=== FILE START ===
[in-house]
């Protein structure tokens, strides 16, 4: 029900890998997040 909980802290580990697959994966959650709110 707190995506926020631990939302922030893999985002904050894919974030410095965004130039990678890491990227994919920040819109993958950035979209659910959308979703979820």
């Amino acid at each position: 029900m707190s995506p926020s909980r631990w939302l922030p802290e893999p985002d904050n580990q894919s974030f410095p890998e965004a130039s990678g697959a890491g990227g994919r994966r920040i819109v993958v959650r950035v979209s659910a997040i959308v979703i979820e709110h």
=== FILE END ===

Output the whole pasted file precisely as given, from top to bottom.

[in-house]
């Protein structure tokens, strides 16, 4: 029900890998997040 909980802290580990697959994966959650709110 707190995506926020631990939302922030893999985002904050894919974030410095965004130039990678890491990227994919920040819109993958950035979209659910959308979703979820």
């Amino acid at each position: 029900m707190s995506p926020s909980r631990w939302l922030p802290e893999p985002d904050n580990q894919s974030f410095p890998e965004a130039s990678g697959a890491g990227g994919r994966r920040i819109v993958v959650r950035v979209s659910a997040i959308v979703i979820e709110h």